Joshua Tree Day Tripping

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Joshua Tree National Park is one of the places I’m frequented since moving to Los Angeles.  It’s only two hours away and home to the iconic Joshua trees, awe-inspiring boulders, and, a  favorite of many of my friends, the J-Tree Music Festival.   As a resident of Los Angeles, I’ve had the opportunity to enjoy the park on multiple occasions and can afford the time just to visit the park on a day trip, but I think the best way to experience the park is a weekend of camping. The sunrises and the sunsets are absolutely epic and you’ll be amazed by the dazzling clarity of the millions of stars you’ll be able to see. The portal to the park is the tiny and adorable Joshua Tree town, with its old-time, quaint buildings like the Trading Post and pricey souvenir shops.  Most the time people hang out here long enough to eat at one of the restaurants either before or after their park visit.  Personally I’ve eaten at the Crossroads Cafe, which has delicious and large burgers suitable even for vegetarians/vegans, and the Thai restaurant.  There’s also places to pick up a beer if you like to enjoy one at the top of a hill you just climbed;)  Best times to visit are in the fall or the spring, in that sweet spot where it’s not too hot during the day and not so cold at night.  If you come at the right time you can even catch some amazing wild flower blooms around March and April.  During holidays the park is, naturally, a bit busier, but you can also get in for free instead ofpaying the $5-15 entry fee.  Once you’re inside the park you can choose from a number of designated hiking trails or you can just pick a spot that looks cool and walk around.  Be careful about what you’re doing and where you choose to go if you decide to wander like this though… it’s a desert so you’ll want to have plenty of water, snacks, and a sense of where you are going.

Most the times when I’ve visited it’s been on camping trips so we pick a spot and hang out around there, walking around, climbing boulders, taking photos.  Many people will also tell you, Joshua Tree is a prime location for recreational drug use, particularly mushroom trips (there’s even an Entourage episode about this), given all the magnificently trippy scenery.   My most recent excursion to Joshua Tree, however, was decidedly drug free and we spent the day exploring several locations in the park I’d never taken the time to before.  We were feeling somewhat ambitious in the early part of the day so we decided to tackle the somewhat strenuous 5,461 ft ascent up Ryan Mountain.  It’s only three miles going up, but it offers some amazing views of the surrounding area, including Lost Horse, Queen, and Pleasant Valleys.  I’d say the views were definitely worth the hike, which took us about an hour roundtrip with a nice long break at the top. Some other hikes you may want to consider are 49 Palms Oasis, Lost Horse Mine/Mtn. where you can check out some long lost buildings, Lost Palms Oasis, and Mastodon Peak where you can see the distant Salton Sea from.  You can check out trail information on the park website.  Bring some food with you and you can enjoy a picnic on any of the many boulders, which we did on several occasions — pita, hummus, avocado, peanut butter, and fruit:)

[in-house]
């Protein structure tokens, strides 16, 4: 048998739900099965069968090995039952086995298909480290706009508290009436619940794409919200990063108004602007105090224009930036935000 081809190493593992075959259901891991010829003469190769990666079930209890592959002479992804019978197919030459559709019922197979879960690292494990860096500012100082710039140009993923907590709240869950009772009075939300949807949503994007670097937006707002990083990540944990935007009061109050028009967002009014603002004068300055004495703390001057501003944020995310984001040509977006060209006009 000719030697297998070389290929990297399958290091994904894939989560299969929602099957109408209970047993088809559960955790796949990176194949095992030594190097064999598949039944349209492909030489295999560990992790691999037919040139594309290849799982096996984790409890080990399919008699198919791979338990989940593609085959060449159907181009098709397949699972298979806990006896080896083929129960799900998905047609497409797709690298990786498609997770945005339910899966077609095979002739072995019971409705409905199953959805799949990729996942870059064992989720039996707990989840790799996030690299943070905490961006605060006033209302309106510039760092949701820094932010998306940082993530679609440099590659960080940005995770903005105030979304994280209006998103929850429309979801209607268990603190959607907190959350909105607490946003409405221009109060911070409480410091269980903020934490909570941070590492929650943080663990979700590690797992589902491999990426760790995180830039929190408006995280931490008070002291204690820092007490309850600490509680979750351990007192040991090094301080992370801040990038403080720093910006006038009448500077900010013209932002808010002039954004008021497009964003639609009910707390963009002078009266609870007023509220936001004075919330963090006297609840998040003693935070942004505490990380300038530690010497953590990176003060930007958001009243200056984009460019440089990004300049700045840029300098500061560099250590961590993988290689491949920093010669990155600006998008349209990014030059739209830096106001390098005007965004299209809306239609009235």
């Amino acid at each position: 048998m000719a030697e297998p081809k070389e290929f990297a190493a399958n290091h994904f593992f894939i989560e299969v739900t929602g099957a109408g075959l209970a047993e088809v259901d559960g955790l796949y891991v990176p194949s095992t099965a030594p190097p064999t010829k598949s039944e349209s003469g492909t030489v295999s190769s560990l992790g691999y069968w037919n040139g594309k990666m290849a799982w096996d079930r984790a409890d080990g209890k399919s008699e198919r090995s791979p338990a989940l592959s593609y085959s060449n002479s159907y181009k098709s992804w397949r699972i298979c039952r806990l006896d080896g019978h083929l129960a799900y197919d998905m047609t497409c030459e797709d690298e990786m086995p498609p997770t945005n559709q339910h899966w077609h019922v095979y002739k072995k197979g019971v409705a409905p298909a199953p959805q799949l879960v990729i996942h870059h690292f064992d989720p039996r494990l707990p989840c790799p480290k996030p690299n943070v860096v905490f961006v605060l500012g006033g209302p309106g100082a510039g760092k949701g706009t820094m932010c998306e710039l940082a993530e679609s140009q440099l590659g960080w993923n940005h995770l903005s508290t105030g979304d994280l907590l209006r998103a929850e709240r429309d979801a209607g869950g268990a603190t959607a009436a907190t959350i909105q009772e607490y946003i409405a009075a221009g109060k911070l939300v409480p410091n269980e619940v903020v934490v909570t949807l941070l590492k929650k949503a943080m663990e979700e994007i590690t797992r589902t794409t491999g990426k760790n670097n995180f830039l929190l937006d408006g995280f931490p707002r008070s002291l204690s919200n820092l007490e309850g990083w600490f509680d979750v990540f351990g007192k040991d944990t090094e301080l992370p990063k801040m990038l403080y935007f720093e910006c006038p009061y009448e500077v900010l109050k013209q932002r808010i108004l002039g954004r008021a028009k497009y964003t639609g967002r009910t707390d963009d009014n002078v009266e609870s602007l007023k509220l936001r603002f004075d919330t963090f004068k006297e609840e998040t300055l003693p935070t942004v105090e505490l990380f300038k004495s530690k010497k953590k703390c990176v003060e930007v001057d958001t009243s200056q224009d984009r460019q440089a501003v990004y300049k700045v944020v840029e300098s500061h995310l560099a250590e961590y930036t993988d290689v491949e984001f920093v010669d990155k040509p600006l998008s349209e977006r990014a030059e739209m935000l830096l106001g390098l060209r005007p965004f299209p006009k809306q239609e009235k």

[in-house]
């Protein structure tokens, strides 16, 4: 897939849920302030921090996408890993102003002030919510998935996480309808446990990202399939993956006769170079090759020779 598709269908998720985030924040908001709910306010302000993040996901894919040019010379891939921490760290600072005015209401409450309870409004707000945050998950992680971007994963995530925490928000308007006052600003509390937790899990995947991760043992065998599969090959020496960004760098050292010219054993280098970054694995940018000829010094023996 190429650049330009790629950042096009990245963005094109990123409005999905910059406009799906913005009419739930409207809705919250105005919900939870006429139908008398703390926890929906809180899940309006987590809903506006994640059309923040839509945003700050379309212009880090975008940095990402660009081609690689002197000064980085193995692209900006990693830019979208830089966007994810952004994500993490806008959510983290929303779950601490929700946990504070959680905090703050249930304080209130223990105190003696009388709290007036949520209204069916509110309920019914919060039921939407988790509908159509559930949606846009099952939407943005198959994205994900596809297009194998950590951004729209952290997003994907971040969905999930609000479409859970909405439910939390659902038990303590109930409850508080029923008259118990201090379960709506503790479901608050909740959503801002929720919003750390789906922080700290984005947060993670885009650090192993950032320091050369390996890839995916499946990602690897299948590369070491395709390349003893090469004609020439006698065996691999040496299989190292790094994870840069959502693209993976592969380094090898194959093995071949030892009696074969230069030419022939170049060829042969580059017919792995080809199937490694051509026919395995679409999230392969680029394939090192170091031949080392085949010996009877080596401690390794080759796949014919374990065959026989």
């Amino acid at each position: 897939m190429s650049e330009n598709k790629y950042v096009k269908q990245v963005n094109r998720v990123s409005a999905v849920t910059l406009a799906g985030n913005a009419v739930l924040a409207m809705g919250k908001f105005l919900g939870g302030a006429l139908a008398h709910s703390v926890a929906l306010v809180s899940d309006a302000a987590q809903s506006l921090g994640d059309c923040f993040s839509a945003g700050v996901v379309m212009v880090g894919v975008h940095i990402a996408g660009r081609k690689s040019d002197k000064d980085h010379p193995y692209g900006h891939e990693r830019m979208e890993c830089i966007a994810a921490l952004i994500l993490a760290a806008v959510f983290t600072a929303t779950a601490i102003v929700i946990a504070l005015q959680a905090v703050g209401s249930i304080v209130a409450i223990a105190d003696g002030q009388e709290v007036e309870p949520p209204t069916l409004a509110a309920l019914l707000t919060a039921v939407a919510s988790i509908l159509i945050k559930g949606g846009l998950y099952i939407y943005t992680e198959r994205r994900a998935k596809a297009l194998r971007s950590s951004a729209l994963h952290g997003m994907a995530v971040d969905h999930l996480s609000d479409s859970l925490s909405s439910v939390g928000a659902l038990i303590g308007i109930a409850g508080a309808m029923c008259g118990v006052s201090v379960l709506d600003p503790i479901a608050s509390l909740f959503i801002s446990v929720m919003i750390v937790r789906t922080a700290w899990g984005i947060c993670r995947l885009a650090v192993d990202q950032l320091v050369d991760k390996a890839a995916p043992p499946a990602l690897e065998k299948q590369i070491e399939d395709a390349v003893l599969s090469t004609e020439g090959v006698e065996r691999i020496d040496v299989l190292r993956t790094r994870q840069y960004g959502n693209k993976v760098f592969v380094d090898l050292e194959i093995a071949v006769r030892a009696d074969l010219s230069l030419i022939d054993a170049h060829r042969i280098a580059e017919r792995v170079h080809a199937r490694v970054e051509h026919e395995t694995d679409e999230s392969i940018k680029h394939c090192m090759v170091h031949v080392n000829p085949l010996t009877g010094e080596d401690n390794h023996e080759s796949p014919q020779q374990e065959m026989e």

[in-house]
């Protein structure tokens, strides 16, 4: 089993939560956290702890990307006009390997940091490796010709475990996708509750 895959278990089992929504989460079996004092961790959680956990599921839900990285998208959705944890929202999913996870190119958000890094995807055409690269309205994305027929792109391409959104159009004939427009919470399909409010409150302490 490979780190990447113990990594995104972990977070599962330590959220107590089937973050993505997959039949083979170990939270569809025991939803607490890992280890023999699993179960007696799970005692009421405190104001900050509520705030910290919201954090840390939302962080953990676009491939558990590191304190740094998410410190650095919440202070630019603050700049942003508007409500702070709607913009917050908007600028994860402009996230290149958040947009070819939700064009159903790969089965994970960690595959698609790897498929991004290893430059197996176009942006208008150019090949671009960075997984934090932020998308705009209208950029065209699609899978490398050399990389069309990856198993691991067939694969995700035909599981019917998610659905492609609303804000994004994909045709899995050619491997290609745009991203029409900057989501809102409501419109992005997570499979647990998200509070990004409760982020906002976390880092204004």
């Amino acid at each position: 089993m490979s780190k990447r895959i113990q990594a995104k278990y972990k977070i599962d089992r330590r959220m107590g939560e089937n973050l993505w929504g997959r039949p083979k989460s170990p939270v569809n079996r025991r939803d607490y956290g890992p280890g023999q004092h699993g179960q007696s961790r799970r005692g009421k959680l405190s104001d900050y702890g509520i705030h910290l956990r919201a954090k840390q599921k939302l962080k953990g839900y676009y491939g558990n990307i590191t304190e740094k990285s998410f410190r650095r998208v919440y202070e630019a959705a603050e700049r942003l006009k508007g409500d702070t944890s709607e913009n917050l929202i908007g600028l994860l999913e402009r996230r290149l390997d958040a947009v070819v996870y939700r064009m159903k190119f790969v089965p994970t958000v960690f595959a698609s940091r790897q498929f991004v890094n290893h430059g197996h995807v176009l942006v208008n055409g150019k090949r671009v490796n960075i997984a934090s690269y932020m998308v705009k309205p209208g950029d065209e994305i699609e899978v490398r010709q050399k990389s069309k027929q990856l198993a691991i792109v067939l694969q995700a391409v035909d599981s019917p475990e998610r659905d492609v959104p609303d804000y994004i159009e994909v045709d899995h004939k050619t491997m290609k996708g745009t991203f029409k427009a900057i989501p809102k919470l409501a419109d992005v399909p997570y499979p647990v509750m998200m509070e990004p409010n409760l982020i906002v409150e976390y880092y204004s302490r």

Even though it was a twenty minute drive we decided to go all the way to the cactus garden in the far flung corner of the park.  You won’t see too many varieties of cactus if you go there, but you’ll get more than enough of the cholla cactus in the, roughly, 1 mile loop.  They look  sort of like tiny Joshua Trees, very cute, but don’t let them fool you.  Whatever you do don’t touch them and be careful where you walk because the little thorny balls that fall of can actually attack you!  There I was, taking photos and minding my own business when one of the little guys blew into my leg.  I thought it was going to be a bit like a burr and pretty easily removable, but I was completely wrong.  Some of the thorns had little hooks on them and by the time my friend Gabe had pulled it off my leg both of us were bleeding.

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As the day was starting to wane we decided to pick the coolest group of relatively unpopulated boulders we could find and settle down for the night.   Aside from the Joshua Trees themselves, the striking boulders are probably the most distinctive feature of the park.  If you’re into bouldering/climbing the park is the perfect place to play and I have several friends who would attest to the fact, just like the enthusiasts from around the world that frequent the over 400 formations and 8,000 climbing routes.  You don’t need to be doing any serious climbing to enjoy them either.  We just picked a spot and explored the area until the sun went down at which point in time we admired the dazzling night sky.  Joshua Tree is a great place for photos in general, but if you want to catch the best displays of the nigh make sure you bring a tripod.  Unfortunately, for the purposes of star gazing, our expedition coincided with the full moon so our views were drowned out by the intense light of the moon.  It always amazes me how bright that ball actually is when you leave the confines of the city.  Better luck next time… Lastly, I believe that I could destroy Stephen Colbert in Lord of the Rings trivia.

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